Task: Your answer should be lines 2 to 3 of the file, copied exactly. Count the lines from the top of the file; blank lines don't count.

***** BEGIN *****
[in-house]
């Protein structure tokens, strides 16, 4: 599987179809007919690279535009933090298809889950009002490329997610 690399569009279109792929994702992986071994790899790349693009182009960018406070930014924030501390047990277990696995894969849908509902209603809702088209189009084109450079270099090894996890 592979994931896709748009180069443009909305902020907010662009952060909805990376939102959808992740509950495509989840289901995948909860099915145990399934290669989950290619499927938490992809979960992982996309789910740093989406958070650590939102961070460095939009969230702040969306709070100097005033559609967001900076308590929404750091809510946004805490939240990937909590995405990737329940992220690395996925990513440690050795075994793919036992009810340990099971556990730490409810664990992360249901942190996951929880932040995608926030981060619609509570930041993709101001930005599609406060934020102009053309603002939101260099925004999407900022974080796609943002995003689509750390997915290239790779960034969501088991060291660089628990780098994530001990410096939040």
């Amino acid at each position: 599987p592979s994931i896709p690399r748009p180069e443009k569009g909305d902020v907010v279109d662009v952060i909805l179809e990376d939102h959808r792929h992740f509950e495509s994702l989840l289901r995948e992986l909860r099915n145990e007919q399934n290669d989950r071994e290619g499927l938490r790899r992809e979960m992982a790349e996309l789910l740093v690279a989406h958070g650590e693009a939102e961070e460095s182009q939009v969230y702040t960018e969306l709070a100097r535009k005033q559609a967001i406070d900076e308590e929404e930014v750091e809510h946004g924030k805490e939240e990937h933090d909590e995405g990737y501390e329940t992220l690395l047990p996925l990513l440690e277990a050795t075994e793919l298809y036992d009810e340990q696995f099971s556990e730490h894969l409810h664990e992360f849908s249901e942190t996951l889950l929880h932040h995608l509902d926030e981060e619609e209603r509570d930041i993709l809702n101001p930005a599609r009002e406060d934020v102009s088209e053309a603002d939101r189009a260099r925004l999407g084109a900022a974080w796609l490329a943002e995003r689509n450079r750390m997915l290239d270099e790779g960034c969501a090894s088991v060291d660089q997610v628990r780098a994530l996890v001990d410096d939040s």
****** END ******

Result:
């Protein structure tokens, strides 16, 4: 599987179809007919690279535009933090298809889950009002490329997610 690399569009279109792929994702992986071994790899790349693009182009960018406070930014924030501390047990277990696995894969849908509902209603809702088209189009084109450079270099090894996890 592979994931896709748009180069443009909305902020907010662009952060909805990376939102959808992740509950495509989840289901995948909860099915145990399934290669989950290619499927938490992809979960992982996309789910740093989406958070650590939102961070460095939009969230702040969306709070100097005033559609967001900076308590929404750091809510946004805490939240990937909590995405990737329940992220690395996925990513440690050795075994793919036992009810340990099971556990730490409810664990992360249901942190996951929880932040995608926030981060619609509570930041993709101001930005599609406060934020102009053309603002939101260099925004999407900022974080796609943002995003689509750390997915290239790779960034969501088991060291660089628990780098994530001990410096939040």
């Amino acid at each position: 599987p592979s994931i896709p690399r748009p180069e443009k569009g909305d902020v907010v279109d662009v952060i909805l179809e990376d939102h959808r792929h992740f509950e495509s994702l989840l289901r995948e992986l909860r099915n145990e007919q399934n290669d989950r071994e290619g499927l938490r790899r992809e979960m992982a790349e996309l789910l740093v690279a989406h958070g650590e693009a939102e961070e460095s182009q939009v969230y702040t960018e969306l709070a100097r535009k005033q559609a967001i406070d900076e308590e929404e930014v750091e809510h946004g924030k805490e939240e990937h933090d909590e995405g990737y501390e329940t992220l690395l047990p996925l990513l440690e277990a050795t075994e793919l298809y036992d009810e340990q696995f099971s556990e730490h894969l409810h664990e992360f849908s249901e942190t996951l889950l929880h932040h995608l509902d926030e981060e619609e209603r509570d930041i993709l809702n101001p930005a599609r009002e406060d934020v102009s088209e053309a603002d939101r189009a260099r925004l999407g084109a900022a974080w796609l490329a943002e995003r689509n450079r750390m997915l290239d270099e790779g960034c969501a090894s088991v060291d660089q997610v628990r780098a994530l996890v001990d410096d939040s």